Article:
South Dakota Length of Legislative Session, Amendment I (2008)

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The South Dakota Length of Legislative Session Amendment, also known as Amendment I, was on the November 4, 2008 ballot in South Dakota as a legislatively-referred constitutional amendment, where it was approved. The measure was referred to the ballot by the South Dakota Legislature acting on House Joint Resolution 1004 (HJR 1004). It was a proposed amendment to Article III, Section 6 of the South Dakota Constitution.

The measure provided for a maximum of forty legislative days each year.[1][2]

Election results

See also 2008 ballot measure election results

South Dakota Amendment I (2008)
ResultVotesPercentage
Approveda Yes 184,722 52.41%
No167,75147.59%

Election results via: South Dakota Political Almanac, South Dakota Constitutional Amendments, Initiatives and Referendums 1970-2010

Text of measure

The text of the measure can be read here.

Support

Bill Peterson, a Republican from Sioux Falls and the Majority Leader for the House of Representatives, wrote the "pro" arguments for the state Ballot Question Pamphlet:

  • The Executive Branch of South Dakotan government is full-time, whereas the Legislative Branch is only part-time. This creates an imbalance of power.
  • Adding days to the legislative session would help to correct the current imbalance of power between the Executive and Legislative branches.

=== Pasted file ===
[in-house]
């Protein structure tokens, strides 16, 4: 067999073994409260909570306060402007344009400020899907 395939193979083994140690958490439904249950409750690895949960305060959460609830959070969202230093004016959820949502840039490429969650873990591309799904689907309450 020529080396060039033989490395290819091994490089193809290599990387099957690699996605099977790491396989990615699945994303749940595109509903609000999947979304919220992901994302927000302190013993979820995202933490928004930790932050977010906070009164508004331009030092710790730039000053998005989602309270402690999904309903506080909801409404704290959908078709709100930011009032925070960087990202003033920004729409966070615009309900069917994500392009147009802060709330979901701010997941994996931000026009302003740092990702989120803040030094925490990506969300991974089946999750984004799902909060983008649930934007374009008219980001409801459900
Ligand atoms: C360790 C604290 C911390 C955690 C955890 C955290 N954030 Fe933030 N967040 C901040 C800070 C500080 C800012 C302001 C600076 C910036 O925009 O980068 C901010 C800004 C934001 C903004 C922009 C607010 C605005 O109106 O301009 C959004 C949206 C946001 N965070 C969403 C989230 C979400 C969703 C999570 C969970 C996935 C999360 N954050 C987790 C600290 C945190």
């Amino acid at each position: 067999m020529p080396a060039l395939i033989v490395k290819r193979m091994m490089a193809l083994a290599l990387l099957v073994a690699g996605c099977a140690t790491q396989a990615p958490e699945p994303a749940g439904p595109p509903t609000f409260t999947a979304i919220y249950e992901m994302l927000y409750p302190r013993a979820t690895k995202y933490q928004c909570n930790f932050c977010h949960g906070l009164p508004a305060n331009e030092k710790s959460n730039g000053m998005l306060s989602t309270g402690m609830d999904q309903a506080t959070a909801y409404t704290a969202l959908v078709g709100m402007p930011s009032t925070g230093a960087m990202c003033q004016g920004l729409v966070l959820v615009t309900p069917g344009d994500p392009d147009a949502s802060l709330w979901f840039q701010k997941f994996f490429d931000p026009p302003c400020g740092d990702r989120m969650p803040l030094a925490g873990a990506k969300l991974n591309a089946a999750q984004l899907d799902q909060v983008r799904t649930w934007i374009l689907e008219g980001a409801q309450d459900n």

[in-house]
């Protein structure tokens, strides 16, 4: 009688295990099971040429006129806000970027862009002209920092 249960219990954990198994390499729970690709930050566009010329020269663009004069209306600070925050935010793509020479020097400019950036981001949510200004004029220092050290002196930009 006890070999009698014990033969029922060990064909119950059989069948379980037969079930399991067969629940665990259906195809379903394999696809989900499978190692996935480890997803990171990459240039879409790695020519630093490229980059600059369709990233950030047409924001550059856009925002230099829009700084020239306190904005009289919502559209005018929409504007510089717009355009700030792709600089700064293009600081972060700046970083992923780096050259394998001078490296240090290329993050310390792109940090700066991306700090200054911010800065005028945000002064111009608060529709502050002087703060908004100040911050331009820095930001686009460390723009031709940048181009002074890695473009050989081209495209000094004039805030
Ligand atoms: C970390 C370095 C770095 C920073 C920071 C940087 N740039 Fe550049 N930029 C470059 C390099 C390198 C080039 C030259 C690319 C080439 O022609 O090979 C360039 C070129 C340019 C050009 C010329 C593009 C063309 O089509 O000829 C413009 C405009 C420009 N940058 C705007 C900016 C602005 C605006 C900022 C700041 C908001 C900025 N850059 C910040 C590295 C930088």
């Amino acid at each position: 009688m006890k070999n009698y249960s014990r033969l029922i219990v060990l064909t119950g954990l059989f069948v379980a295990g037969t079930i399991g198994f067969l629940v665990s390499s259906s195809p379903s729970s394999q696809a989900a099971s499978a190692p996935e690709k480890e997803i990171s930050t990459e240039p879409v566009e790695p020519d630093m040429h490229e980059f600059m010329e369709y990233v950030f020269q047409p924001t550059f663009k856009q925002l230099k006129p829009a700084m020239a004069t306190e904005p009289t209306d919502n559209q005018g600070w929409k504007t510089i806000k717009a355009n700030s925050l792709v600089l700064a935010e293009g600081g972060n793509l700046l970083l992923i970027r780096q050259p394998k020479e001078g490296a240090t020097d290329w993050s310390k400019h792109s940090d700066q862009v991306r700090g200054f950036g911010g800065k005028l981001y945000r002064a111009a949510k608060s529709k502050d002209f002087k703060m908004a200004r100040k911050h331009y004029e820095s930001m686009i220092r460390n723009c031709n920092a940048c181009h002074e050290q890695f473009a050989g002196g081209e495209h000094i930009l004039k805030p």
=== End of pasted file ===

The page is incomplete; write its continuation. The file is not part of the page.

• The Legislature already meets in 40 day sessions every odd numbered year, why not have the option of doing so every year?
  • The Legislative Article (the section of the Constitution setting out guidelines for the legislature) has been changed very little since statehood. The world however, has changed quite a bit and it is not as easy to write laws as it once was. The Legislature needs more time to do it's job.[3]

Arguments Against

Senator Jerry Apa, a Republican from Lead and Chair of the Senate Appropriations Committee, wrote the "con" arguments for the state Ballot Question Pamphlet:

  • There is an added cost to the taxpayers if the session is lengthened of $550 per legislator per day, plus additional travel costs. The total additional costs would be at least $115,000 per year.
  • On a number of occasions the Legislature has finished it's business and gone home before the end of the session. Why give more time if it is not needed?
  • Making the session longer will only result in important work being put off to the last minute.
  • A vote for Amendment I is a vote for expanded government.[3]
  • Amendment I is basically the legislature trying to give itself a raise.[4]

Editorials

  • The Press Dakotan endorsed the passage of Amendment I.[5]

See also

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References


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This historical ballot measure article requires the text of the measure to be added to the page.